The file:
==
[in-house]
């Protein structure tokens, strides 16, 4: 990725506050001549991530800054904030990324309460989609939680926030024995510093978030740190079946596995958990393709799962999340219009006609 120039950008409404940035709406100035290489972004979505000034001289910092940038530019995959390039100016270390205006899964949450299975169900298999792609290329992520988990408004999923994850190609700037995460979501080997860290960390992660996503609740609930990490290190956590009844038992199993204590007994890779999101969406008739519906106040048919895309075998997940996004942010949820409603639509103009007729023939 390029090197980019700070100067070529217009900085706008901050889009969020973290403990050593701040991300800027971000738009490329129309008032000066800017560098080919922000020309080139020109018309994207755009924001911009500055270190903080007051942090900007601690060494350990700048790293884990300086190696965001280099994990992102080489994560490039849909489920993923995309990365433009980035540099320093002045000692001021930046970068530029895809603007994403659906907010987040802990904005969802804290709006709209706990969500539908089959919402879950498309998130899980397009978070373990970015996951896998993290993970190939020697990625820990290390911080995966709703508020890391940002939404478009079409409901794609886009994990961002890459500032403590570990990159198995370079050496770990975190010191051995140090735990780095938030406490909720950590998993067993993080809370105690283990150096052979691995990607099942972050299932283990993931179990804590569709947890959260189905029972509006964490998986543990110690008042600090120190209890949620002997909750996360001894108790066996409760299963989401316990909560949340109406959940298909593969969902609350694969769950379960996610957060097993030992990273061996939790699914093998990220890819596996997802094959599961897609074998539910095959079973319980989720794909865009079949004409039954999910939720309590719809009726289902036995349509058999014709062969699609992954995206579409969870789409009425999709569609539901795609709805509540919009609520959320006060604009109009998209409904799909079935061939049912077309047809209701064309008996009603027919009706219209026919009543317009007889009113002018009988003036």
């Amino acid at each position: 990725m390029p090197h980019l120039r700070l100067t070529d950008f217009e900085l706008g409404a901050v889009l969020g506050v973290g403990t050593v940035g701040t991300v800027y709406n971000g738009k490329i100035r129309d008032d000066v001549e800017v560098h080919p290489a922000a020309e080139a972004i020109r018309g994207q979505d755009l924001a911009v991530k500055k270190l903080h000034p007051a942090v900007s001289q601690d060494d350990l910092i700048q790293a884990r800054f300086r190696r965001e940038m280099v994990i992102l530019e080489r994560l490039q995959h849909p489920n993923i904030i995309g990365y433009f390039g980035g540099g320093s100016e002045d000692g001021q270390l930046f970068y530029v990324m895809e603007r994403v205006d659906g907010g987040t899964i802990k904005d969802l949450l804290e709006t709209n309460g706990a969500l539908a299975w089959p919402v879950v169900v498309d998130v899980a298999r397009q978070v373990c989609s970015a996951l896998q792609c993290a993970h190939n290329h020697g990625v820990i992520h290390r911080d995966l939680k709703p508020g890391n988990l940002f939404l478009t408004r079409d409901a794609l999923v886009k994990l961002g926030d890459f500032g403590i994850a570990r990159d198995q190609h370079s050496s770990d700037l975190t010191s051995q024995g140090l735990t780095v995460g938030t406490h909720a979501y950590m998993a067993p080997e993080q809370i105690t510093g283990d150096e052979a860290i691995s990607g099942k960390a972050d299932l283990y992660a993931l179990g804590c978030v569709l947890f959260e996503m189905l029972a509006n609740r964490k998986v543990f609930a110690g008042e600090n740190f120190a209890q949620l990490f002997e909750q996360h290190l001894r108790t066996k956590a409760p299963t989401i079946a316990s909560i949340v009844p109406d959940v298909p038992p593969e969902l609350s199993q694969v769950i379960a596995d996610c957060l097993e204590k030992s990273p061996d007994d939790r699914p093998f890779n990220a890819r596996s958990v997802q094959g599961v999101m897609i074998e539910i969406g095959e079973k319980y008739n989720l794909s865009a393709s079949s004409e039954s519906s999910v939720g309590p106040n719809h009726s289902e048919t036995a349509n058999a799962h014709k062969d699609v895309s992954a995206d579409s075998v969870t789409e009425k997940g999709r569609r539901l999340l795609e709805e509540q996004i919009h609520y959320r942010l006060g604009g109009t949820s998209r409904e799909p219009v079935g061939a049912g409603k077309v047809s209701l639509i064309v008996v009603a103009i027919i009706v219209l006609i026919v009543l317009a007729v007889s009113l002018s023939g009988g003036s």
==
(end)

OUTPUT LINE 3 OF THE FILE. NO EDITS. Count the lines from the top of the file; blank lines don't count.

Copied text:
């Amino acid at each position: 990725m390029p090197h980019l120039r700070l100067t070529d950008f217009e900085l706008g409404a901050v889009l969020g506050v973290g403990t050593v940035g701040t991300v800027y709406n971000g738009k490329i100035r129309d008032d000066v001549e800017v560098h080919p290489a922000a020309e080139a972004i020109r018309g994207q979505d755009l924001a911009v991530k500055k270190l903080h000034p007051a942090v900007s001289q601690d060494d350990l910092i700048q790293a884990r800054f300086r190696r965001e940038m280099v994990i992102l530019e080489r994560l490039q995959h849909p489920n993923i904030i995309g990365y433009f390039g980035g540099g320093s100016e002045d000692g001021q270390l930046f970068y530029v990324m895809e603007r994403v205006d659906g907010g987040t899964i802990k904005d969802l949450l804290e709006t709209n309460g706990a969500l539908a299975w089959p919402v879950v169900v498309d998130v899980a298999r397009q978070v373990c989609s970015a996951l896998q792609c993290a993970h190939n290329h020697g990625v820990i992520h290390r911080d995966l939680k709703p508020g890391n988990l940002f939404l478009t408004r079409d409901a794609l999923v886009k994990l961002g926030d890459f500032g403590i994850a570990r990159d198995q190609h370079s050496s770990d700037l975190t010191s051995q024995g140090l735990t780095v995460g938030t406490h909720a979501y950590m998993a067993p080997e993080q809370i105690t510093g283990d150096e052979a860290i691995s990607g099942k960390a972050d299932l283990y992660a993931l179990g804590c978030v569709l947890f959260e996503m189905l029972a509006n609740r964490k998986v543990f609930a110690g008042e600090n740190f120190a209890q949620l990490f002997e909750q996360h290190l001894r108790t066996k956590a409760p299963t989401i079946a316990s909560i949340v009844p109406d959940v298909p038992p593969e969902l609350s199993q694969v769950i379960a596995d996610c957060l097993e204590k030992s990273p061996d007994d939790r699914p093998f890779n990220a890819r596996s958990v997802q094959g599961v999101m897609i074998e539910i969406g095959e079973k319980y008739n989720l794909s865009a393709s079949s004409e039954s519906s999910v939720g309590p106040n719809h009726s289902e048919t036995a349509n058999a799962h014709k062969d699609v895309s992954a995206d579409s075998v969870t789409e009425k997940g999709r569609r539901l999340l795609e709805e509540q996004i919009h609520y959320r942010l006060g604009g109009t949820s998209r409904e799909p219009v079935g061939a049912g409603k077309v047809s209701l639509i064309v008996v009603a103009i027919i009706v219209l006609i026919v009543l317009a007729v007889s009113l002018s023939g009988g003036s």